David’s curiosity earned him the wrath of his elder brother who scolded him as a nosey-parker. When we look deeper, Eliab was only expressing his jealousy brought about since David was designated to succeed King Saul on the throne – a trust that should have fallen on his shoulders as the eldest son. “He burned with anger at him and asked ‘Why have you come down here? And with whom did you leave those few sheep in the desert?” Eliab wanted to settle scores. “What Have I done? Can’t I even speak?” David retorted and went on his way. David could not be bothered with people who want to get in his way.
When people get in the way of your dreams and purposes, just dismiss them. There is no need fighting with them. Word got to King Saul, who summoned David and despite hearing what motivated David he sought to dismiss him by saying you are just a boy whereas Goliath was a seasoned warrior.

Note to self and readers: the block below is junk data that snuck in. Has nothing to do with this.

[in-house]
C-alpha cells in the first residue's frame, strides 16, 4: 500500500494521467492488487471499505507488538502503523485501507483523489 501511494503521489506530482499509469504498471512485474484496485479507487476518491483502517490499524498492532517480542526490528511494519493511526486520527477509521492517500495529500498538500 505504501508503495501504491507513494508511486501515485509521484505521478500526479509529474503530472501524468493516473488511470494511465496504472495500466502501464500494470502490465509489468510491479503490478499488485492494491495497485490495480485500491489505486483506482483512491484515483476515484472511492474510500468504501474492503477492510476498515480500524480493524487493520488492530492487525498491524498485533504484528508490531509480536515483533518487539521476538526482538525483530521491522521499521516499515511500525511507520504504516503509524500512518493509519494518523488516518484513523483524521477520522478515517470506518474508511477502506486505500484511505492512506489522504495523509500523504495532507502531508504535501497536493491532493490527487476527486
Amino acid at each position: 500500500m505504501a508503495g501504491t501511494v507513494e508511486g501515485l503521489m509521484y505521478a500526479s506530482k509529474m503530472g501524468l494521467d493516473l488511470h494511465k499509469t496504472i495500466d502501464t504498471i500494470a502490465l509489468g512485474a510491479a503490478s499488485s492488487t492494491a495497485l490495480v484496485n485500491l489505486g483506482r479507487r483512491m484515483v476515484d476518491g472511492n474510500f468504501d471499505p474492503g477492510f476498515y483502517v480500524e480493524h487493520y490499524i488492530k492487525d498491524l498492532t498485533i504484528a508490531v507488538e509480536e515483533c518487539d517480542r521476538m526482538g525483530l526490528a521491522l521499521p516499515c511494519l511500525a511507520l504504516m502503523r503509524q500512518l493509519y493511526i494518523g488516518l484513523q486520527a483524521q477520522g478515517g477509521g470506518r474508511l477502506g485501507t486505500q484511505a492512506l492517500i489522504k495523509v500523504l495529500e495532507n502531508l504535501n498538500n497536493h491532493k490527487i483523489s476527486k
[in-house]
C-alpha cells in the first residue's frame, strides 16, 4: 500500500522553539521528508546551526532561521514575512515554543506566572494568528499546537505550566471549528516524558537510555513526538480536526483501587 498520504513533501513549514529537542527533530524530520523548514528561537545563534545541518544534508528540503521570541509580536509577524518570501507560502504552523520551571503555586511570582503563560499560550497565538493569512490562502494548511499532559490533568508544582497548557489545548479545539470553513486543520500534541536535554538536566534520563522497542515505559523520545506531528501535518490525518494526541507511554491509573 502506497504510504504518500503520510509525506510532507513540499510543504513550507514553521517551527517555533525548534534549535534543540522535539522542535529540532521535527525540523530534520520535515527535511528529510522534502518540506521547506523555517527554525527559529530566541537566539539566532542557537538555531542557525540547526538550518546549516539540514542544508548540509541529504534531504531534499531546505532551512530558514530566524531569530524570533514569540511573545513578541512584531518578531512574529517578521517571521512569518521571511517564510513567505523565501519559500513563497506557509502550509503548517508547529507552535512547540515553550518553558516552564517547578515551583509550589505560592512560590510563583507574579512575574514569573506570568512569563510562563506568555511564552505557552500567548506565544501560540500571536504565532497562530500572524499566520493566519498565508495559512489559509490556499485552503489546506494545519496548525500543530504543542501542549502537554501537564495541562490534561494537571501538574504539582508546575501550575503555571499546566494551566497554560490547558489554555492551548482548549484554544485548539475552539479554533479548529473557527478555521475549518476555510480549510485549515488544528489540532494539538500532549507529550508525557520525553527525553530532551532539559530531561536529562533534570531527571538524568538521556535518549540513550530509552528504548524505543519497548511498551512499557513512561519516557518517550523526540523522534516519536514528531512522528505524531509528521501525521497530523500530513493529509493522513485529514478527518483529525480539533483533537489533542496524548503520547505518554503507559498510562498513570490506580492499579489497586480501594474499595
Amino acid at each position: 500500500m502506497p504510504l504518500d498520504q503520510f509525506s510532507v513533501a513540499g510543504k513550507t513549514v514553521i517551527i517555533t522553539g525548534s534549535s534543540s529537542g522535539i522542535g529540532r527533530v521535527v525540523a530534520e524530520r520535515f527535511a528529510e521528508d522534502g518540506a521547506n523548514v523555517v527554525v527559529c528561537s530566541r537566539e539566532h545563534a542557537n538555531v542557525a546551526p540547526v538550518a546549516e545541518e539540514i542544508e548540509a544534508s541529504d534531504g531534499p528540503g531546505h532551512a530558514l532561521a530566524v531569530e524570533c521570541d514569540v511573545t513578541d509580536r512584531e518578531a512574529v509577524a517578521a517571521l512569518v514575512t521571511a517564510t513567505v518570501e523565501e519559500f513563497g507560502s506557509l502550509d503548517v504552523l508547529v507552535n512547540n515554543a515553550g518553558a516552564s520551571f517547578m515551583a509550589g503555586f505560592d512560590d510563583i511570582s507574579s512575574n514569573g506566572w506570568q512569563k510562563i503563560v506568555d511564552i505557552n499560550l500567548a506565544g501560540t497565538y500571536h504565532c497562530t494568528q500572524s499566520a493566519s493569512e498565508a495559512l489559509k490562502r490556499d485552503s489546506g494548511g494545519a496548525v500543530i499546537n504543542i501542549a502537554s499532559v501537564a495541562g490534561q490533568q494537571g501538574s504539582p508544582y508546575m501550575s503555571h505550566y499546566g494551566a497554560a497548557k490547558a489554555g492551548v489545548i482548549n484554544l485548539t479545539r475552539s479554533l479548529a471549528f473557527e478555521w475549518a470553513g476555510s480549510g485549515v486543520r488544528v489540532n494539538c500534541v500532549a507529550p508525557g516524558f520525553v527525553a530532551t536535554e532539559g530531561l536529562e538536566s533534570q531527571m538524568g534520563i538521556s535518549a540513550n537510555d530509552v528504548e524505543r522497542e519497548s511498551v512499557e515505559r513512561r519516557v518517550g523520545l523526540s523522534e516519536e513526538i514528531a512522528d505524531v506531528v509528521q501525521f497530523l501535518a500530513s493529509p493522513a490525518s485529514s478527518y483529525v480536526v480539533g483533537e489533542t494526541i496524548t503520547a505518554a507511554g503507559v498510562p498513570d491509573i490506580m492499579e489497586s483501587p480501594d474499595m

As fate would have it, David had a track record as a shepherd. Whilst tending sheep, he had killed a lion and a bear single-handedly with his bare hands. He therefore saw Goliath as one of them. “Let no one lose heart on account of the Philistine; your servant will go and fight him.” (verse 32) In disbelief, King Saul had proposed his coat of armour but after trying it on, David admitted he could not go and fight Goliath in that outfit. “Your servant has killed both the lion and the bear; this uncircumcised Philistine will be like one of them, because he had defied the armies of the Living God.” (verse 36)